Radical Architecture of the Future

Radical Architecture of the Future
Beatrice Galilee
Phaidon, January 2021

Paperback | 8 x 10-1/2 inches | 240 pages | 250 illustrations | English | ISBN: 978-1838661236 | $59.95


Architectural practice today goes far beyond the design and construction of buildings — the most exciting, forward-thinking architecture is also found in digital landscapes, art, apps, films, installations, and virtual reality. This remarkable book features projects — surprising, beautiful, outrageous, and sometimes even frightening — that break rules and shatter boundaries. In this timely book, the work of award-winning architects, designers, artists, photographers, writers, filmmakers, and researchers — all of whom synthesize and reflect our spatial environments — comes together for the first time.

Beatrice Galilee is a London-born, New York based curator, writer, critic, consultant, and lecturer of contemporary architecture and design. Formerly the associate curator of Architecture and Design at The Met in New York, she is currently director of 'The World Around: Architecture's Now, Near & Next', a New York-based architecture summit and cultural platform.


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Tomorrow is The World Around Summit 2021, eight hours of presentations and discussions on architecture being held, like everything these days, online. It arrives one year after the inaugural TWA Summit, a jam-packed Saturday at the TimesCenter that I was fortunate enough to go to, covering the event for World-Architects. It brought back memories of one year earlier, when I spent a Saturday at the Grace Rainey Rogers Auditorium at the Metropolitan Museum of Art for In Our Time: A Year of Architecture in a Day, organized by Beatrice Galilee, then the architecture and design curator at The Met. It was the third and last annual In Our Time event for Galilee, who soon after departed the Met and then founded, with Diego Marroquin, The World Around. The Met event worked so well it found new life with TWA. The success owes a lot to Galilee's curatorial skills in selecting a diverse lot of great projects and pulling their authors together to present them to an attentive audience.

Although Galilee's Radical Architecture of the Future is not billed as a companion to either The World Around or In Our Time, the collection of nearly 80 projects assembled in the book is drawn heavily from those events. Many of the projects from the two events I attended are in the book, making it, like the events themselves, a mix of the familiar and the unexpected. But this time my familiarity stems as much, if not more, from Galilee's work as from my own pursuits. It's as if I've been pulled into her orbit — into her network of designers and diverse range of interests. Galilee described the first TWA Summit as "Architecture–ish," and similarly the projects in Radical Architecture are a melange of buildings, artworks, films, performances, photographs, video games, and other things on the margins of architecture.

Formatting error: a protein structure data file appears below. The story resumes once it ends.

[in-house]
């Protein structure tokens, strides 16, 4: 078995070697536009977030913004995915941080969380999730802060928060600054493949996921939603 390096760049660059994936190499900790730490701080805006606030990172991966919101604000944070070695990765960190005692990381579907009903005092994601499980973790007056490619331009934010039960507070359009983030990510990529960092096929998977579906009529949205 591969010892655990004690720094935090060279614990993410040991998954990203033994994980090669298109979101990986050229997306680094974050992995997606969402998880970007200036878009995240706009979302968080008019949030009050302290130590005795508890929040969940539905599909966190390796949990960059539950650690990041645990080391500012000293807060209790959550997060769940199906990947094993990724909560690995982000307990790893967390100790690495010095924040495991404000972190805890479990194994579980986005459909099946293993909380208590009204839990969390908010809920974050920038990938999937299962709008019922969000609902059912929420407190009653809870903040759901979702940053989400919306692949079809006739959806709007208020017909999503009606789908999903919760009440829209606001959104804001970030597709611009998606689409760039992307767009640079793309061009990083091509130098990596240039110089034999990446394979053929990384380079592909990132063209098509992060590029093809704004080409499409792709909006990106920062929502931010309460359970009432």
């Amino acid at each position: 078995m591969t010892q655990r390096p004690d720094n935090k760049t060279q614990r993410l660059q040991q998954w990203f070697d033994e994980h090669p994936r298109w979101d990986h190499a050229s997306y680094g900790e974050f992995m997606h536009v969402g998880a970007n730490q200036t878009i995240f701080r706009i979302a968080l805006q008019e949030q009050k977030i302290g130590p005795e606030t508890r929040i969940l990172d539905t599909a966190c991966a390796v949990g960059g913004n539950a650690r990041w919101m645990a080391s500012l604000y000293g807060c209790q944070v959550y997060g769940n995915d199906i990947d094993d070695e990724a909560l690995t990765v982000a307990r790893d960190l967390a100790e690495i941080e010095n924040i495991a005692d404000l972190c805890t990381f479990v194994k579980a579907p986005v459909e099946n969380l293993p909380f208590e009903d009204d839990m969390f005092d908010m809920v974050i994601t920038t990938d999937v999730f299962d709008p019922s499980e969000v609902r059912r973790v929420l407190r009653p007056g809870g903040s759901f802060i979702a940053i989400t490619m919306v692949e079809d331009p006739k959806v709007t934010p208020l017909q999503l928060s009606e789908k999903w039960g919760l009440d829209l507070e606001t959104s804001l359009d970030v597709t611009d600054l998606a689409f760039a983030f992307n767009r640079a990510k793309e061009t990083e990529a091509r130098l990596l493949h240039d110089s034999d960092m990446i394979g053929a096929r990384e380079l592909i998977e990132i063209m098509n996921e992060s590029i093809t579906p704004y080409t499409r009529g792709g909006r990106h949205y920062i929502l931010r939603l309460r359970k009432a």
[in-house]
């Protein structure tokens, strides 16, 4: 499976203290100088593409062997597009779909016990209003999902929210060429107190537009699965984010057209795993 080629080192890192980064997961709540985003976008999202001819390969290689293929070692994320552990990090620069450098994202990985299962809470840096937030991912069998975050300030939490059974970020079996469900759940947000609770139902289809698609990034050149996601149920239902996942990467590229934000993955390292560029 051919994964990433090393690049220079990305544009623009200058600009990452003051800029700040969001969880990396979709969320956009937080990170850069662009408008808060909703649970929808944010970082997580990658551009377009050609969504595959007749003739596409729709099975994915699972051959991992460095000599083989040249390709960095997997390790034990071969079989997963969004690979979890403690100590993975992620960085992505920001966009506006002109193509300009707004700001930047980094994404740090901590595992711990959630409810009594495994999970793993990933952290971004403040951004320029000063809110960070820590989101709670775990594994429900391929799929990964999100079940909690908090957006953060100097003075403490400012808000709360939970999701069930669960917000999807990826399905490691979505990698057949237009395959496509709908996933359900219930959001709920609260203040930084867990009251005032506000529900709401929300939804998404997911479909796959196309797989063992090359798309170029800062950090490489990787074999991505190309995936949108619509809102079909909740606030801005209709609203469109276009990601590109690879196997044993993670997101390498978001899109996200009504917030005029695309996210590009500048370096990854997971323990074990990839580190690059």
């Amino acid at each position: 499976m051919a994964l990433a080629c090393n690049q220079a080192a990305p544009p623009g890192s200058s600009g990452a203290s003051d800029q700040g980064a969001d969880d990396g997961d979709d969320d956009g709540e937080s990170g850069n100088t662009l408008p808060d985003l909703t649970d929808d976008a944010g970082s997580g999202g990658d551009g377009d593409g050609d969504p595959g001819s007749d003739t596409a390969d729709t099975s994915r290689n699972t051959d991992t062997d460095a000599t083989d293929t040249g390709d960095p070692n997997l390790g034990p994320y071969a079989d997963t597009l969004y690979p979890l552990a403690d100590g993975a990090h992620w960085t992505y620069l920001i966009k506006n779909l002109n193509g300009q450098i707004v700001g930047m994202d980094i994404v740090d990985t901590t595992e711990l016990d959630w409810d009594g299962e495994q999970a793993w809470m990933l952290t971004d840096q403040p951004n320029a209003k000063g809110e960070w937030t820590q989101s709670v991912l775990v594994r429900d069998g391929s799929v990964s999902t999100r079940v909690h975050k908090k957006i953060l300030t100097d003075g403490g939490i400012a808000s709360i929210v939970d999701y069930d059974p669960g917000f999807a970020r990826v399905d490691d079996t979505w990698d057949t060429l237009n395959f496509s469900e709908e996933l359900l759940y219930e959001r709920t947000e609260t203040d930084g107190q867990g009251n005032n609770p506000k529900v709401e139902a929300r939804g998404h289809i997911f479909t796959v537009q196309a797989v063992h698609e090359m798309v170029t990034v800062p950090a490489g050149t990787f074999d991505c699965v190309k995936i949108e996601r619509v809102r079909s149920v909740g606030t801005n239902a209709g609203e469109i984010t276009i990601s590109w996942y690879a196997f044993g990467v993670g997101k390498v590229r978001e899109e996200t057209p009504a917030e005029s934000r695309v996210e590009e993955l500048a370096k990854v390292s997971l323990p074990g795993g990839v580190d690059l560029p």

While the day-long events could use time as a structure, presenting the best output created in the previous year, the book requires something different. Radical Architecture's 79 projects are arranged into five chapters that call attention to the people behind the projects: Visionaries, Insiders, Radicals, Breakthroughs, and Masterminds. Although Galilee's intro text explains what makes each chapter unique, it's not hard to imagine projects moving from one chapter to another without affecting the book's impact. While Fabrizio Terranova's film on Donna Harraway immediately follows Beatriz Colomina's X-Ray Architecture in the Masterminds chapter, I'm not sure the reader would lose anything if the latter segued into, for instance, Amanda Williams' Color(ed) Theory from the Visionaries chapter instead. What's important is exposing the reader to interesting projects by authors they may or may not know. Nevertheless, there is an evident arc to the projects as one moves through the book, with a lot of actual buildings in the Insiders chapter, for example, and work related to recent events (e.g., The Transscalar Architecture of COVID-19 by Andrés Jaque and Iván López Munuera) converging near the end, in Masterminds.

Google "radical architecture" and most likely images of futuristic scenarios by Archigram, Archizoom, Superstudio, and other architects from the 1960s predominate. They are the textbook examples of radical architecture. But by limiting the projects in Radical Architecture to built works, Galilee is setting aside any historical or contemporary visions of the future in favor of what she describes as "the precedents, case studies, and inspirations of a diversified, conscientious, nimble, and responsive future architecture." In other words, tomorrow's radical architecture will arise from the compiled creations imagined and built across the last five or ten years. This book then serves as a sourcebook for architects and other designers who want to depart from the status quo; at the beginning of 2021, I'm sure there are a lot of people who are ready to do just that.